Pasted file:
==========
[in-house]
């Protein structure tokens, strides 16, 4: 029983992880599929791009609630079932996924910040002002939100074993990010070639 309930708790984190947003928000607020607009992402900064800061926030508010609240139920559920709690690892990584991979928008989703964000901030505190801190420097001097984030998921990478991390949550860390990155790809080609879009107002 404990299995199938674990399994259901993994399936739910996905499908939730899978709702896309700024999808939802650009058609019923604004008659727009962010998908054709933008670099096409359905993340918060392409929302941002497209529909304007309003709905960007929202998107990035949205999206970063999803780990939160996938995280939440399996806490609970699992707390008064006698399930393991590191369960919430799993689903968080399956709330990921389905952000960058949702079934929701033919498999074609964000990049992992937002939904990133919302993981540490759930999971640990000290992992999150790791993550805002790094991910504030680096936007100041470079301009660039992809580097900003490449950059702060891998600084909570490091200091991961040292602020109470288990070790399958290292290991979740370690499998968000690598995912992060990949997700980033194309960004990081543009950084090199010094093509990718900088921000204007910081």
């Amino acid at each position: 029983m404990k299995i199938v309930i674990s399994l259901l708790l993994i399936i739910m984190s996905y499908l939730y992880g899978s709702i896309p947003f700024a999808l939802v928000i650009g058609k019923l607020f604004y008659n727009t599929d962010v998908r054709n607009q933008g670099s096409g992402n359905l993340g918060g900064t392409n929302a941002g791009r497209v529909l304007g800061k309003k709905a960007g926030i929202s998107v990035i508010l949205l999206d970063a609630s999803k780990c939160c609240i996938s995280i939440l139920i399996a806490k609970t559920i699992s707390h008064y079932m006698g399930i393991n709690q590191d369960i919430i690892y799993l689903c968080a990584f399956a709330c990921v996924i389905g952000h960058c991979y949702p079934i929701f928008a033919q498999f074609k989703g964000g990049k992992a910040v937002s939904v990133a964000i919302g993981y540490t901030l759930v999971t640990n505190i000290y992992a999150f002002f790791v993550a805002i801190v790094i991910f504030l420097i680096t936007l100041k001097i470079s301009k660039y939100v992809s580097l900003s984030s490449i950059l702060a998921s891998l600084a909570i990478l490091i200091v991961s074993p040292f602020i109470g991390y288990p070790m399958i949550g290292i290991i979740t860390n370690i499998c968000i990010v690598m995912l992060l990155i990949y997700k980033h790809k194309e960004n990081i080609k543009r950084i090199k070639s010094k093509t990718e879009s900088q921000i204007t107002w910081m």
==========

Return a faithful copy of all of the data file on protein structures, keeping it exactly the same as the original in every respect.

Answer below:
[in-house]
């Protein structure tokens, strides 16, 4: 029983992880599929791009609630079932996924910040002002939100074993990010070639 309930708790984190947003928000607020607009992402900064800061926030508010609240139920559920709690690892990584991979928008989703964000901030505190801190420097001097984030998921990478991390949550860390990155790809080609879009107002 404990299995199938674990399994259901993994399936739910996905499908939730899978709702896309700024999808939802650009058609019923604004008659727009962010998908054709933008670099096409359905993340918060392409929302941002497209529909304007309003709905960007929202998107990035949205999206970063999803780990939160996938995280939440399996806490609970699992707390008064006698399930393991590191369960919430799993689903968080399956709330990921389905952000960058949702079934929701033919498999074609964000990049992992937002939904990133919302993981540490759930999971640990000290992992999150790791993550805002790094991910504030680096936007100041470079301009660039992809580097900003490449950059702060891998600084909570490091200091991961040292602020109470288990070790399958290292290991979740370690499998968000690598995912992060990949997700980033194309960004990081543009950084090199010094093509990718900088921000204007910081």
């Amino acid at each position: 029983m404990k299995i199938v309930i674990s399994l259901l708790l993994i399936i739910m984190s996905y499908l939730y992880g899978s709702i896309p947003f700024a999808l939802v928000i650009g058609k019923l607020f604004y008659n727009t599929d962010v998908r054709n607009q933008g670099s096409g992402n359905l993340g918060g900064t392409n929302a941002g791009r497209v529909l304007g800061k309003k709905a960007g926030i929202s998107v990035i508010l949205l999206d970063a609630s999803k780990c939160c609240i996938s995280i939440l139920i399996a806490k609970t559920i699992s707390h008064y079932m006698g399930i393991n709690q590191d369960i919430i690892y799993l689903c968080a990584f399956a709330c990921v996924i389905g952000h960058c991979y949702p079934i929701f928008a033919q498999f074609k989703g964000g990049k992992a910040v937002s939904v990133a964000i919302g993981y540490t901030l759930v999971t640990n505190i000290y992992a999150f002002f790791v993550a805002i801190v790094i991910f504030l420097i680096t936007l100041k001097i470079s301009k660039y939100v992809s580097l900003s984030s490449i950059l702060a998921s891998l600084a909570i990478l490091i200091v991961s074993p040292f602020i109470g991390y288990p070790m399958i949550g290292i290991i979740t860390n370690i499998c968000i990010v690598m995912l992060l990155i990949y997700k980033h790809k194309e960004n990081i080609k543009r950084i090199k070639s010094k093509t990718e879009s900088q921000i204007t107002w910081m």